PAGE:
Monday, January 13, 2014

Here are some unanswered questions about A-Rod, Tony Bosch, and that "60 Minutes" report

If you had Alex Rodriguez in your office pool, as I did, as getting a 50-game suspension, you lost. And of course A-Rod lost, too, in not being able to play for the entire 2014 season. But gee, the Yankees should now have some money to sign Tanaka. What a weird coincidence!

I think it is in everybody's interest (except A-Rod, of course) to make him the face of PED use. Bud Selig has A-Rod's scalp, the Yankees have freed up some money, and even the players' union benefits in a way, because Alex is taking all the flak for being a juicer, instead of there being widespread outrage about multiple players using PEDs.

Anyhow, that was one of the problems I had with last night's "60 Minutes" report -- no other names were mentioned as far as last year's  Biogenesis suspensions. You also would never know that Melky Cabrera and Bartolo Colon and Ryan Braun previously tested positive thanks to Biogenesis' products, something which flies in the face of Tony Bosch's assertion that doing these PEDs are nearly a "cakewalk," as he bragged last night.

Anyhow, here are the questions I would have like to have heard answered last night:

* Bosch asserts that A-Rod came to him in the summer of 2010 and asked him to do for him what Bosch did for Manny Ramirez in 2008 and 2009. Does that include failing a PED test, as Ramirez did in 2009? Either A-Rod really is dumb, or Bosch was telling a lie.

* Bosch claimed a Rodriguez "associate" threatened his life, something Rob Manfred of MLB also claimed. Was a police report filed? Did they ever go to the cops over this? What evidence do they have, other than some text message to Bosch's girlfriend? And if this allegation is credible, why wasn't it brought up months ago, and why was it only in the second half of the report?

As my friend Jesse Spector writes in the Sporting News:
If A-Rod was behind what Manfred called a "known associate" threatening Bosch's life, that's more than impeding a baseball investigation, that's worthy of a criminal investigation. But "60 Minutes" presented no evidence of that threat other than Bosch's and Manfred's words late in the report. If there was real evidence to tie it together, the "60 Minutes" story is leading with "Disgraced baseball player threatens to kill drug dealer," not the salacious and remarkably unverifiable claim by Bosch of going into a stall with A-Rod in a public bathroom in Miami and shooting him up.

* According to Bosch, A-Rod passed 12 drug tests in that time frame. But MLB only has players take two PED tests a year -- once in spring training, and once in the regular season. Why did A-Rod have to take 12 in 2 1/2 years?

* "60 Minutes" went into great detail to show a multiple home run game against Florida that Bosch claims to have helped A-Rod with. But 2010 through 2012 were also the worst years of A-Rod's career up until that point. Why not show, for example, how little Bosch's stuff helped Alex in the playoffs?

* What about the other players named? Why didn't MLB send dozens of their minions after Ryan Braun or any of the other people named?

* Why does Bosch need $800,000 a year in security? How do those costs compare to celebrities' security? How is this money being funneled?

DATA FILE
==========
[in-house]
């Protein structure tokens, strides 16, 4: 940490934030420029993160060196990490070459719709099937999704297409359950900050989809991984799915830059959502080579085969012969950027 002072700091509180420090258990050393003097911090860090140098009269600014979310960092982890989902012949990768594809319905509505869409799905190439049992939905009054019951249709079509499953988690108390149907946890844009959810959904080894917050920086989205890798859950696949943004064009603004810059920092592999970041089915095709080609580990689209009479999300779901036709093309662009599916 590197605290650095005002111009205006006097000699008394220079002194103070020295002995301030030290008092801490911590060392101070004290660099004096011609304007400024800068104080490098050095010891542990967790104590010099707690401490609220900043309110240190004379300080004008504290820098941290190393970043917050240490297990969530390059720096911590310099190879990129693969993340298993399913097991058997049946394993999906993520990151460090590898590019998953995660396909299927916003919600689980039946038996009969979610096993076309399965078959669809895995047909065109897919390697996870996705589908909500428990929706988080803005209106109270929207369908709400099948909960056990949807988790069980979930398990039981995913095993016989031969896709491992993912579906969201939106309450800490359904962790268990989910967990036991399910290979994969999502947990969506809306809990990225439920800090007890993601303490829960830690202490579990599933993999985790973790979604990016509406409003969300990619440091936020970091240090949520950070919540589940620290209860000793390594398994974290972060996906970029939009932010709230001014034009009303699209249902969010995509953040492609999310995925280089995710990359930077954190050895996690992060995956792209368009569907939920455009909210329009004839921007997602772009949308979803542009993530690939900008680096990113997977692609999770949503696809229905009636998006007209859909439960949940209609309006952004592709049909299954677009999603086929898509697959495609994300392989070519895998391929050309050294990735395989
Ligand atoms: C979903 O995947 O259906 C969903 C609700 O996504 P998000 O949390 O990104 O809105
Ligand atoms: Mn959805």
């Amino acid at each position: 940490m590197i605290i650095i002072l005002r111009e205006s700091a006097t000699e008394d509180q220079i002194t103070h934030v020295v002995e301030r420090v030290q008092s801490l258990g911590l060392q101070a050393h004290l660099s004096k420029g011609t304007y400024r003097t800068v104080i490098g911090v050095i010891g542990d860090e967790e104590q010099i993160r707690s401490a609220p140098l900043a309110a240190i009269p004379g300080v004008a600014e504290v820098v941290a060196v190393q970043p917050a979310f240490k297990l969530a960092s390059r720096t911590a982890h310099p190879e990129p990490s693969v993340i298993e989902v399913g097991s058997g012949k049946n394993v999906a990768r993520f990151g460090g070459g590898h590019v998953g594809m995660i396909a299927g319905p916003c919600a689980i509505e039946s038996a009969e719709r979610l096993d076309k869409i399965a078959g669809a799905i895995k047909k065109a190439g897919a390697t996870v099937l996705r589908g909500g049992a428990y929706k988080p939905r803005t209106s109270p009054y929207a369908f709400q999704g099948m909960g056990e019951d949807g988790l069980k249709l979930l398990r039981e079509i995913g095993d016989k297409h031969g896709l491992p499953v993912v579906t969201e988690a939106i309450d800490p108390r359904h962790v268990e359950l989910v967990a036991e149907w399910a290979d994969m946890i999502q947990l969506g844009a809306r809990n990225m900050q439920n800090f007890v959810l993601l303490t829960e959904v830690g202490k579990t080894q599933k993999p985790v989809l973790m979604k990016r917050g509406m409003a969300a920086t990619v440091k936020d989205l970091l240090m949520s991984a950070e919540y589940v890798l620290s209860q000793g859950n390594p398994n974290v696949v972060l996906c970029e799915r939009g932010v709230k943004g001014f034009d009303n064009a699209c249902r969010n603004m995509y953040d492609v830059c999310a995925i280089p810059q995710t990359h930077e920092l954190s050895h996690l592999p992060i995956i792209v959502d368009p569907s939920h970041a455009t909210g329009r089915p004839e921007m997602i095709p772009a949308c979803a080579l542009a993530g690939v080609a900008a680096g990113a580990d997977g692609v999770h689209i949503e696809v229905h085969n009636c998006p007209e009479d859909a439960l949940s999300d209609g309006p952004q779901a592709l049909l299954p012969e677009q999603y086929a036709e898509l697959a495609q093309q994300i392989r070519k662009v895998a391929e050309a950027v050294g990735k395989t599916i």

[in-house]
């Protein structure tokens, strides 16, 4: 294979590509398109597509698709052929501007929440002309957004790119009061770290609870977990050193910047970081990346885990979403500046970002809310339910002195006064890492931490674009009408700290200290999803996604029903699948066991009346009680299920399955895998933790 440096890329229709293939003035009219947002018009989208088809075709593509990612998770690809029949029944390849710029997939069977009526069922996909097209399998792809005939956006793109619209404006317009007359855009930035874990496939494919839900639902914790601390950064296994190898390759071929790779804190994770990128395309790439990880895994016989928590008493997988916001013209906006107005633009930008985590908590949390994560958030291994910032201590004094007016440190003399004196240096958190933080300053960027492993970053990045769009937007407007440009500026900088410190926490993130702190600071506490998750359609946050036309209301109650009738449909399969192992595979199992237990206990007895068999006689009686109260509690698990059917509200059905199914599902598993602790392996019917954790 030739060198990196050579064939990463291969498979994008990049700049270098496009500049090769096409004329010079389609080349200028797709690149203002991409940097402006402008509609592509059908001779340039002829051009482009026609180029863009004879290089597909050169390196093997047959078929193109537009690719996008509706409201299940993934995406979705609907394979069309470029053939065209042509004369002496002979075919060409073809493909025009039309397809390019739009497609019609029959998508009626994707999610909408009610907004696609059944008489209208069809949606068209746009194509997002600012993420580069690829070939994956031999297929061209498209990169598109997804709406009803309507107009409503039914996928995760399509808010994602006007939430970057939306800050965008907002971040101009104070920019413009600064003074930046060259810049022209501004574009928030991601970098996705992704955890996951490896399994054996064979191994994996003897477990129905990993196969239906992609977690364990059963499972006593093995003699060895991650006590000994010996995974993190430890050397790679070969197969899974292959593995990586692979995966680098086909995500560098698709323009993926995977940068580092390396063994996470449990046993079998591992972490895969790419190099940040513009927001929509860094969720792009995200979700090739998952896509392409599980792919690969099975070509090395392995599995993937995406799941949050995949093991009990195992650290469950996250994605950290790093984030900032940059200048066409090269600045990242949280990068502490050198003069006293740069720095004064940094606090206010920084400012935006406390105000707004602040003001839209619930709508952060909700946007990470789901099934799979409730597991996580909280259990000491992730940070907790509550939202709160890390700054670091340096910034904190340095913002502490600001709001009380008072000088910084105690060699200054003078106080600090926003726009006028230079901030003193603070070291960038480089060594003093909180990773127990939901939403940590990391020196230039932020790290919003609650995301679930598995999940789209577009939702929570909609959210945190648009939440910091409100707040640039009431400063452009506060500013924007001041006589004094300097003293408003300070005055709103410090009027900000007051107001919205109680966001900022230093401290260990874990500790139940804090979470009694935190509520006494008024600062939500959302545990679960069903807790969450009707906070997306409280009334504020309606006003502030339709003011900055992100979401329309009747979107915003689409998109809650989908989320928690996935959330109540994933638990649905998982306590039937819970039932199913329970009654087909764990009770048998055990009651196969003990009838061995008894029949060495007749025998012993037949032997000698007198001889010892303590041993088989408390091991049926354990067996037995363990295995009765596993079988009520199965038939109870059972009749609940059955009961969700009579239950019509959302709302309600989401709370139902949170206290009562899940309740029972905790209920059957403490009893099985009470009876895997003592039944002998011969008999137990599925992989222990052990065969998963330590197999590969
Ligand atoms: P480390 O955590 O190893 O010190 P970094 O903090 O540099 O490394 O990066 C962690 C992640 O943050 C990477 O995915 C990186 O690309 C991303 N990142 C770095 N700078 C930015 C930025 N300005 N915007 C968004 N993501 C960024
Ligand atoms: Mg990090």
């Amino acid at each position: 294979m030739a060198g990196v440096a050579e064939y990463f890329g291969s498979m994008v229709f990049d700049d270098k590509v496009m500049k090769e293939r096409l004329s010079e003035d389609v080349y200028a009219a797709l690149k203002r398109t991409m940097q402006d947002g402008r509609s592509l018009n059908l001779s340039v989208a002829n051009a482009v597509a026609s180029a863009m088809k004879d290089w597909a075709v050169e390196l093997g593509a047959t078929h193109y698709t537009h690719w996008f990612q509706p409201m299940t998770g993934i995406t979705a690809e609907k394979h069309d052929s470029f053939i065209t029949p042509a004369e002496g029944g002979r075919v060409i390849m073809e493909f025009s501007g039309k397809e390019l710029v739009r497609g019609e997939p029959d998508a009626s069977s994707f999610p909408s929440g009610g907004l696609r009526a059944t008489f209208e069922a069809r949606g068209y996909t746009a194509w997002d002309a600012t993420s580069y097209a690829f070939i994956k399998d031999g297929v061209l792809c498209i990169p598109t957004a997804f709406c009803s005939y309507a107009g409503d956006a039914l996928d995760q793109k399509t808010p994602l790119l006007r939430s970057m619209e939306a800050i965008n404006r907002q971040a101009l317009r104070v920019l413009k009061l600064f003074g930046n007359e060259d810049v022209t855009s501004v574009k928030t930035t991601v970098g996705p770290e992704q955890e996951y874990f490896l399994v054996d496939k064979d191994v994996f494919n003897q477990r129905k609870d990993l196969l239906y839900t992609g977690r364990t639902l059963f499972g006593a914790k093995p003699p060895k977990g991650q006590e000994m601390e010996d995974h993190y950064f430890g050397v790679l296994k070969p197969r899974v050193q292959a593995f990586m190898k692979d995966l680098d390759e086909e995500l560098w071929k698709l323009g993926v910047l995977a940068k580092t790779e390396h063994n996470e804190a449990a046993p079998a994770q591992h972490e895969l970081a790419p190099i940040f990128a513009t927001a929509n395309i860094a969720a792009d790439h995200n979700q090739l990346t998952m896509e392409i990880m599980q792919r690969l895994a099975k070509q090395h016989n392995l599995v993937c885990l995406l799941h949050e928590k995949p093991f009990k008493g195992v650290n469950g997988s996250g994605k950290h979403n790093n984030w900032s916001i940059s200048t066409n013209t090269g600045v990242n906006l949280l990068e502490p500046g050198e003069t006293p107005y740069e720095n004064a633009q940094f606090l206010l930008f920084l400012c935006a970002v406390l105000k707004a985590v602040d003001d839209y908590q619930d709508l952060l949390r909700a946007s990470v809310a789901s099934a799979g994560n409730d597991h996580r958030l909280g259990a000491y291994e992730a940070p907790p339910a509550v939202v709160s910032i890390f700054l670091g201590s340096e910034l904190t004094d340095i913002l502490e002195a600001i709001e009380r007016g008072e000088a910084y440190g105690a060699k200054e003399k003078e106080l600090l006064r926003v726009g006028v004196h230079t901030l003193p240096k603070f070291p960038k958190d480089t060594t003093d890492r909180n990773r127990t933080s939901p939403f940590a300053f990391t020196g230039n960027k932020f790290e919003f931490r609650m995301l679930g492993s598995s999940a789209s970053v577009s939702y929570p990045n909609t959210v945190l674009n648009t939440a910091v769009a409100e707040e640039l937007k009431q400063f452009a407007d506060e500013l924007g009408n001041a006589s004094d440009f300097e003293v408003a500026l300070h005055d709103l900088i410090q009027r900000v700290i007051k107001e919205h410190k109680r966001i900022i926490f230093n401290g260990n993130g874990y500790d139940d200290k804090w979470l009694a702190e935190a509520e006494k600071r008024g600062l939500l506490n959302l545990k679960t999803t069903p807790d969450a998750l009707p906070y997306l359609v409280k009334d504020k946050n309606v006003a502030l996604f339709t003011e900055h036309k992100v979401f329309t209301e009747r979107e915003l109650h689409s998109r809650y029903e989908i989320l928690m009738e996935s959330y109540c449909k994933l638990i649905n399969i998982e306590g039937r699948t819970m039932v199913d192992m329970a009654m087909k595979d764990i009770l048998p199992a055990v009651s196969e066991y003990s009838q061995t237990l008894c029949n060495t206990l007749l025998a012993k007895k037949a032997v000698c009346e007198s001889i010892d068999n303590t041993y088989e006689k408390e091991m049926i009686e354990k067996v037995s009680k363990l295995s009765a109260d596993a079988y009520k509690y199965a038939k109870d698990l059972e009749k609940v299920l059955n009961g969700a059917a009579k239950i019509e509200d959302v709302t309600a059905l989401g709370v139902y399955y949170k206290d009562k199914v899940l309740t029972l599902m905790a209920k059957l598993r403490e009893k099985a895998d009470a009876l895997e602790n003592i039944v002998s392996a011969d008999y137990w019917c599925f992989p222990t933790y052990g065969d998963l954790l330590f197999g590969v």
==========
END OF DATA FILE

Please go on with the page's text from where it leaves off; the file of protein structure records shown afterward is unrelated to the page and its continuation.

* Why didn't the report ever explain why A-Rod should get a higher penalty than other players did?

Anyhow, what unanswered questions do you have about the report? Tell us about it!


Rob J said...

I'd like to answer some of those:

-Maybe Melky and others tested positive because they didn't strictly adhere to their protocol.

-A-Rod's own lawyer has said he's passed 12 tests.

-MLB didn't send their "minions" after the other players because none of them were attempting to stonewall their investigation.

-The fact that A-Rod didn't have good performances in the postseason isn't evidence he wasn't cheating. I agree that using any specific game as proof of anything is dumb, although A-Rod's text message log suggests that he was pleased with the results.

-Manny Ramirez tested positive due to a common masking agent.

Now a question of my own:

Why are you so eager to rush to the defense of someone who has done nothing but lie for more than a decade? Christ, when this story came out 11 months ago, A-Rod said he'd never even met Bosch.

I'm not denying that Bosch is a scumbag, but I have a hard time believing that he's simply making this all up. And I have an even harder time believing Alex Rodriguez, who never EVER tells the truth about anything.

Rachel Arbeit said...

The more I learn about Bosch, the more I think A-Rod and Bosch deserved each other.

Steven said...

Lisa, I usually agree with you on the Yankees, but I have to go with Rob J on this stuff. Bosch is a scum and 60 Minutes is a joke, but at the end of the day, the written record is pretty compelling. Whether it warrants 162 games is another question I suppose.

Lisa Swan said...

Just so you all know, I think A-Rod is 100% guilty -- sorry I didn't make that clear. But I am troubled by the investigation, and I do not think he should have gotten a full-year suspension.

Lisa Swan said...

The other thing is that these were the worst PEDs ever. Barry Bonds took PEDs and set two MLB records. Roger Clemens took PEDs and got multiple Cy Young Awards. A-Rod took PEDs and got multiple injuries and lousy numbers.

Search This Blog